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Saturated fats increase the likelihood of aggressive prostate cancer

Men who eat more saturated fats are at greater risk of developing aggressive prostate cancer than those with a healthier diet (AFR 7 February 2019).

Fatty acids are taken up into prostate cancer cells, increasing tumour growth.

Researchers at Monash Biomedicine Discovery Institute and University of Melbourne Physiology Department showed that blocking the uptake of fatty acids could slow the prostate cancer’s growth.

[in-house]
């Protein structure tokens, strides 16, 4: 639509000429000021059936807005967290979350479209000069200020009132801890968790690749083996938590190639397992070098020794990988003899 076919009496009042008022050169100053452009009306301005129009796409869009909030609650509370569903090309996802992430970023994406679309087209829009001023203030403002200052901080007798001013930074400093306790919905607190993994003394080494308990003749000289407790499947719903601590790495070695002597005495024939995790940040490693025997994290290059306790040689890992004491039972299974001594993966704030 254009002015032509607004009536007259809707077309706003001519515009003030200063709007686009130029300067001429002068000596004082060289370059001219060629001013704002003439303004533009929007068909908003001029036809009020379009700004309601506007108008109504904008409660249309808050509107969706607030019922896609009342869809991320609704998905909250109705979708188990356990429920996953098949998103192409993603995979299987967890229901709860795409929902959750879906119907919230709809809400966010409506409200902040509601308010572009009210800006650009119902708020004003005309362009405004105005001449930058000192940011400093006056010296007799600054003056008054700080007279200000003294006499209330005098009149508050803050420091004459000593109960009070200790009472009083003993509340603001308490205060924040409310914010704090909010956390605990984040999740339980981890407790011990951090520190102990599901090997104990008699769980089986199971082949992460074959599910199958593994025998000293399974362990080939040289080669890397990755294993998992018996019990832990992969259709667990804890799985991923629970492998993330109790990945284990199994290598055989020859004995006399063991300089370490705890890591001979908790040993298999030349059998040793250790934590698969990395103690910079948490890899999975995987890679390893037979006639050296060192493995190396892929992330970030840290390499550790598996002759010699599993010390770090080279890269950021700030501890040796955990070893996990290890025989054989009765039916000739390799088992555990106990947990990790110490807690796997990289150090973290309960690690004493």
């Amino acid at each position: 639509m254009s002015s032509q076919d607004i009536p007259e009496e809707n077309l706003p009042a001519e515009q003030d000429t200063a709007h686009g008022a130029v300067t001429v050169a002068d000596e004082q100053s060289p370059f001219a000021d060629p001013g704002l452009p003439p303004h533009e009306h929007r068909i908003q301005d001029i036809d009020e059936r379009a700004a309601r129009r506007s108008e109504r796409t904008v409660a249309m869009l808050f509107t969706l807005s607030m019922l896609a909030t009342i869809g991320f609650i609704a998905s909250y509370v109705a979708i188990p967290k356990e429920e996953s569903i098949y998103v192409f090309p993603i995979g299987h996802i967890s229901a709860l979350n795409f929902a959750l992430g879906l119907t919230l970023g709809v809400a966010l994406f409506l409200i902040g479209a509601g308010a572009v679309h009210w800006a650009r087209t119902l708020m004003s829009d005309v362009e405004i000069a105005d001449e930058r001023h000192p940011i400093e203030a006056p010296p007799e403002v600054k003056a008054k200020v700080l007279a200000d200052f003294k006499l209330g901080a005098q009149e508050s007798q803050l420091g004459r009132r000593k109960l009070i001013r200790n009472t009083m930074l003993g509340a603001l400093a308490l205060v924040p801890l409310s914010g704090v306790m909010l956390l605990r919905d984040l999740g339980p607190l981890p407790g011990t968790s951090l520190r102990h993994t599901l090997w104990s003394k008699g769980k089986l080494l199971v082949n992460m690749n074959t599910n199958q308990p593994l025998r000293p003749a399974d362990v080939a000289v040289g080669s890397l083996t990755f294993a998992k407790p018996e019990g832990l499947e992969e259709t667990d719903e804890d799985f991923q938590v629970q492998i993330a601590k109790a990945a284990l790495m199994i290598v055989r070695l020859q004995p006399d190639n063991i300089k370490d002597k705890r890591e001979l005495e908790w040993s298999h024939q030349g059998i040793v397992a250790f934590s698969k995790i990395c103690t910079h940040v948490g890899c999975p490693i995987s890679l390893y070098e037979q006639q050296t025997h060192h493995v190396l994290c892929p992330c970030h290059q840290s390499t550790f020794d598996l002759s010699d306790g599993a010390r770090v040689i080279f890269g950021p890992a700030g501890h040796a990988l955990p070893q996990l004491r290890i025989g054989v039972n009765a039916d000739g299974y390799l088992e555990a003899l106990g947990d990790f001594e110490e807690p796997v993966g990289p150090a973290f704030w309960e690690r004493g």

Given that prostate cancer has developed in some men and not yet been diagnosed, this is another good reason for men to reduce consumption of saturated fats.  Saturated fats raise blood cholesterol levels and so can increase the risk of heart disease and stroke.

Foods high in saturated fats include beef, lamb, pork, chicken skin, butter, cheese, milk, cream, palm oil, and coconut oil.